By: Tracey Dale, MNO Community Wellness Coordinator and Tammy Hoover, MNO Healthy Babies Healthy Children Coordinator at the Bancroft office
Members of the Métis Fiddler Quartet, (left to right) siblings Nicholas, Alyssa, Danton and Conlin
The Northern Lights Pavilion in Haliburton was the place to be on April 10 as the Métis Fiddler Quartet performed to an audience of almost 200 eager listeners.
The quartet was invited by J. Douglas Hodgson Elementary School principal Elaine Fournier to be part of the school’s Celebration of Métis, First Nations and Inuit Culture event. Métis Nation of Ontario (MNO) staff Tracey Dale and Tammy Hoover helped organize the event.
The quartet, made up of siblings, Alyssa, Conlin, Nicholas and Danton Delbaere-Sawhuck, has performed in large venues including 2010 Vancouver Olympics, National Aboriginal Achievement Awards and the Smithsonian National Museum of the American Indian.
To kick off the school’s celebration event the Métis Fiddler Quartet performed a free interactive concert for a community family music night.
The crowd grew in numbers as the Quartet completed their final sound check before opening the doors to community members and MNO citizens from near and far.
Each member of the Métis Fiddler Quartet proudly wore their Métis sash as they entertained the crowd. It was hard for the audience to hold back as they clapped their hands and stomped their feet to this energetic fiddling group. Some audience members stood up in front of their seats and started jigging, at which point the quartet opened the stage level floor for anyone to join in.
The quartet continued to engage the crowd by inviting audience members to join them on stage. They provided a lesson on playing the wooden spoons and asked the selected audience members to play along. The audience was able to keep the beat using both hands and legs to create the same rhythm as a pair of spoons.
After the first set of fiddle music, the quartet siblings took a short break and invited audience members to purchase their album the North West Voyage, which was named Best Traditional Album at the 2012 Canadian Folk Music Awards. They also invited the audience to purchase quartet sibling Alyssa’s solo album while signing autographs.
Before finishing the great evening of fiddle music, the quartet played and sang Happy Birthday to eight year old Tallon Hoover as he proudly stood by the stage looking up to the talented quartet. They encouraged the entire audience to join them in singing and presented Tallon with his very own set of wooden spoons.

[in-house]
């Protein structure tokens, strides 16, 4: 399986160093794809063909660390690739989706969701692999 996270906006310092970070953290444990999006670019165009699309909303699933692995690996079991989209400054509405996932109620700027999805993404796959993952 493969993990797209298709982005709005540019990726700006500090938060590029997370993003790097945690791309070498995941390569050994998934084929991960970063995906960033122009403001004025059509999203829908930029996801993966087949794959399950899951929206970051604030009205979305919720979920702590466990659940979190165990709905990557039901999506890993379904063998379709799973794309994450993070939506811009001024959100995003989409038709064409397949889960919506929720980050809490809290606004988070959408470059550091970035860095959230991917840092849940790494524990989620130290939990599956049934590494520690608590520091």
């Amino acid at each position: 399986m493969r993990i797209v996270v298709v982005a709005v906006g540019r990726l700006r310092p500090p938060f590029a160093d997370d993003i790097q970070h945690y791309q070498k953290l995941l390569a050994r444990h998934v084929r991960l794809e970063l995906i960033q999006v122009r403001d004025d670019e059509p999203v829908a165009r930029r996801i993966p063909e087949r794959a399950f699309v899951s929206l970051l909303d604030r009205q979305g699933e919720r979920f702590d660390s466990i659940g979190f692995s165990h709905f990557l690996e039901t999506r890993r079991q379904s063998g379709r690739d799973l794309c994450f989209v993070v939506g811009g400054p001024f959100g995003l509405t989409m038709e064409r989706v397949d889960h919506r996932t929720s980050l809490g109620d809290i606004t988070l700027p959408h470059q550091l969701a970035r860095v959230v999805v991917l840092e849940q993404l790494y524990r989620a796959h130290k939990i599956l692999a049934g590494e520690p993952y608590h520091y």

The next day, the Métis Fiddler Quarter opened for J.D. Hodgson Elementary School’s second Celebration of Métis, First Nations and Inuit Culture.
Just as brilliant as the evening before, the Métis Fiddler Quartet entertained 300 students in their school gymnasium to kick start their day of participating in Aboriginal arts and learning about the Métis culture.
Pouches made by students during one of the Aboriginal art workshops.
After the performance the students engaged in one of ten all-day workshops which focused on Aboriginal arts. The workshops included: visual arts, drumming, whistle making, thunder drums, canvas dot painting, legends and turtle canvas painting, basket weaving, token stone with pouch and film making.
Students were able to pick a workshop that best suited their creative side and at the end of the day they displayed their art for everyone to admire. In the final closing the students that were involved in a performance based arts project were able to present their creations by performing as a group.
After six months of organizational gatherings with Elaine Fournier Principal of J.D. Hodgson Elementary School and Tammy Hoover and Tracey Dale, MNO staff from the Bancroft office, the event was a huge success in giving students a cultural experience like no other.
Partnering at the event was Highland Shores Children’s Aid Society staff Ashley Nieman and Ben Wadsworth, Ontario Early Years Centre staff Robin Simpson, MNO staff Rose Boyle and community members including Lyn and Bill Pawlowsky, Laurie Calder and Ada Tinney. A special thanks to Keesic Douglas, a professor at the Ontario College of Art (OCAD), who traveled from Toronto to teach filmmaking to the students.